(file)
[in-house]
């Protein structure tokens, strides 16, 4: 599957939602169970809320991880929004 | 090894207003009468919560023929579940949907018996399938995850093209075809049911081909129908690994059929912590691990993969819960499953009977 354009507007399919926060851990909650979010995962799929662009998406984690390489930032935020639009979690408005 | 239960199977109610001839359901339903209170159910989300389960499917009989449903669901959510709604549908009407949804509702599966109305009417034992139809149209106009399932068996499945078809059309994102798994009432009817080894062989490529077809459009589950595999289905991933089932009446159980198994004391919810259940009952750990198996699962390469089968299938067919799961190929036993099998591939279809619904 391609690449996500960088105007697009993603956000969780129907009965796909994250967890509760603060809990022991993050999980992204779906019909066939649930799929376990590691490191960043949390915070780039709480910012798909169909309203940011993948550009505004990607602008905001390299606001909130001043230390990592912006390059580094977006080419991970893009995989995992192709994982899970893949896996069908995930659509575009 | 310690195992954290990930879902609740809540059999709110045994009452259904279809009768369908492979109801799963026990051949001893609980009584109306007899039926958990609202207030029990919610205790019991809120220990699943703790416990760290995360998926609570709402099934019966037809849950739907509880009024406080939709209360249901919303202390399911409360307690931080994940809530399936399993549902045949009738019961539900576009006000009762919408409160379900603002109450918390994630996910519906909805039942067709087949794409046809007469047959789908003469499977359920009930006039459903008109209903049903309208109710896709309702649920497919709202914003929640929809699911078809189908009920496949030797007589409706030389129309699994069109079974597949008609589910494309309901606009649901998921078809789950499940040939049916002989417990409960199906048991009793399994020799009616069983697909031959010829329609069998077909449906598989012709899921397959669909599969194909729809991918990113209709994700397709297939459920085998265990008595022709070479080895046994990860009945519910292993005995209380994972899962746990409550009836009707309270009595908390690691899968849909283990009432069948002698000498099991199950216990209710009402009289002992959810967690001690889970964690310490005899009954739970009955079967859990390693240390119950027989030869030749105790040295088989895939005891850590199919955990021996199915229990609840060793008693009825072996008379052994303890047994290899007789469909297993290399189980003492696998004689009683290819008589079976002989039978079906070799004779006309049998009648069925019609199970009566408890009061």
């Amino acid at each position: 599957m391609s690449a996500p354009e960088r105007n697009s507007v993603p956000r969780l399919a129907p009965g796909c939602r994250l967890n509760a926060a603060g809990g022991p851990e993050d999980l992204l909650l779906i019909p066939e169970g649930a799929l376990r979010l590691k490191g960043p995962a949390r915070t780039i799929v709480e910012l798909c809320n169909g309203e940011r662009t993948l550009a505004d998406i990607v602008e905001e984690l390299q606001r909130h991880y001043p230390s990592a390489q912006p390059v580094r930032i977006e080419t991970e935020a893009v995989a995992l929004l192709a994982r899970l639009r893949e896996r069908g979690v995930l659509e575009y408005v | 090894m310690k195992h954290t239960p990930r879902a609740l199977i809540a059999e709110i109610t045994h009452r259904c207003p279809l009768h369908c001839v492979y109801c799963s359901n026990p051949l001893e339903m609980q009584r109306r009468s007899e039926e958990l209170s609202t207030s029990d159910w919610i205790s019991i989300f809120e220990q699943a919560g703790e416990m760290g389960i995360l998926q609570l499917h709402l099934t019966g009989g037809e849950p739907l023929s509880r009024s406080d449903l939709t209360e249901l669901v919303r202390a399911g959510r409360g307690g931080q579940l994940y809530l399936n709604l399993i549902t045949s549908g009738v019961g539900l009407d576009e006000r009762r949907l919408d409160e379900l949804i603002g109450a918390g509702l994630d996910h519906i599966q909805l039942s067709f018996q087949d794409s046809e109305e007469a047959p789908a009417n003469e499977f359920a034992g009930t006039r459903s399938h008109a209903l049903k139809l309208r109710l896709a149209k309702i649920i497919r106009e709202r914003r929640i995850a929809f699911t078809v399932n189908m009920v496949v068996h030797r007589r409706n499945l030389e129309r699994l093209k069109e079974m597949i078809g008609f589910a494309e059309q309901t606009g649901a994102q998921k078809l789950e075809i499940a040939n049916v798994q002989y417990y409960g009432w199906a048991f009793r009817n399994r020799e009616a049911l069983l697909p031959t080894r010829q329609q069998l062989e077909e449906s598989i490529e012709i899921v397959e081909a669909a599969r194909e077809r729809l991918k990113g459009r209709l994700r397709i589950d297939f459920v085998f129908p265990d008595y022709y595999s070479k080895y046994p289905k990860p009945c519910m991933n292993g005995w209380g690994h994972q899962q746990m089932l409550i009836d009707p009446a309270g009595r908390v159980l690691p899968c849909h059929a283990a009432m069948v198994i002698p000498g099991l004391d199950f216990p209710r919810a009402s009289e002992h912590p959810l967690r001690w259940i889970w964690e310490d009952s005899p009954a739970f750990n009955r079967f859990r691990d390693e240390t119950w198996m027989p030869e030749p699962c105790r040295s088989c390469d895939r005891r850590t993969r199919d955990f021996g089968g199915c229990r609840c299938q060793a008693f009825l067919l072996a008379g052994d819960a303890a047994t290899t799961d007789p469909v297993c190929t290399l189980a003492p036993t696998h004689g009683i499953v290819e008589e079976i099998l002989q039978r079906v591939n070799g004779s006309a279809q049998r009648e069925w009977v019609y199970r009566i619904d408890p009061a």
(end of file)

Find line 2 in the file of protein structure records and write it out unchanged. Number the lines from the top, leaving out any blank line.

């Protein structure tokens, strides 16, 4: 599957939602169970809320991880929004 | 090894207003009468919560023929579940949907018996399938995850093209075809049911081909129908690994059929912590691990993969819960499953009977 354009507007399919926060851990909650979010995962799929662009998406984690390489930032935020639009979690408005 | 239960199977109610001839359901339903209170159910989300389960499917009989449903669901959510709604549908009407949804509702599966109305009417034992139809149209106009399932068996499945078809059309994102798994009432009817080894062989490529077809459009589950595999289905991933089932009446159980198994004391919810259940009952750990198996699962390469089968299938067919799961190929036993099998591939279809619904 391609690449996500960088105007697009993603956000969780129907009965796909994250967890509760603060809990022991993050999980992204779906019909066939649930799929376990590691490191960043949390915070780039709480910012798909169909309203940011993948550009505004990607602008905001390299606001909130001043230390990592912006390059580094977006080419991970893009995989995992192709994982899970893949896996069908995930659509575009 | 310690195992954290990930879902609740809540059999709110045994009452259904279809009768369908492979109801799963026990051949001893609980009584109306007899039926958990609202207030029990919610205790019991809120220990699943703790416990760290995360998926609570709402099934019966037809849950739907509880009024406080939709209360249901919303202390399911409360307690931080994940809530399936399993549902045949009738019961539900576009006000009762919408409160379900603002109450918390994630996910519906909805039942067709087949794409046809007469047959789908003469499977359920009930006039459903008109209903049903309208109710896709309702649920497919709202914003929640929809699911078809189908009920496949030797007589409706030389129309699994069109079974597949008609589910494309309901606009649901998921078809789950499940040939049916002989417990409960199906048991009793399994020799009616069983697909031959010829329609069998077909449906598989012709899921397959669909599969194909729809991918990113209709994700397709297939459920085998265990008595022709070479080895046994990860009945519910292993005995209380994972899962746990409550009836009707309270009595908390690691899968849909283990009432069948002698000498099991199950216990209710009402009289002992959810967690001690889970964690310490005899009954739970009955079967859990390693240390119950027989030869030749105790040295088989895939005891850590199919955990021996199915229990609840060793008693009825072996008379052994303890047994290899007789469909297993290399189980003492696998004689009683290819008589079976002989039978079906070799004779006309049998009648069925019609199970009566408890009061």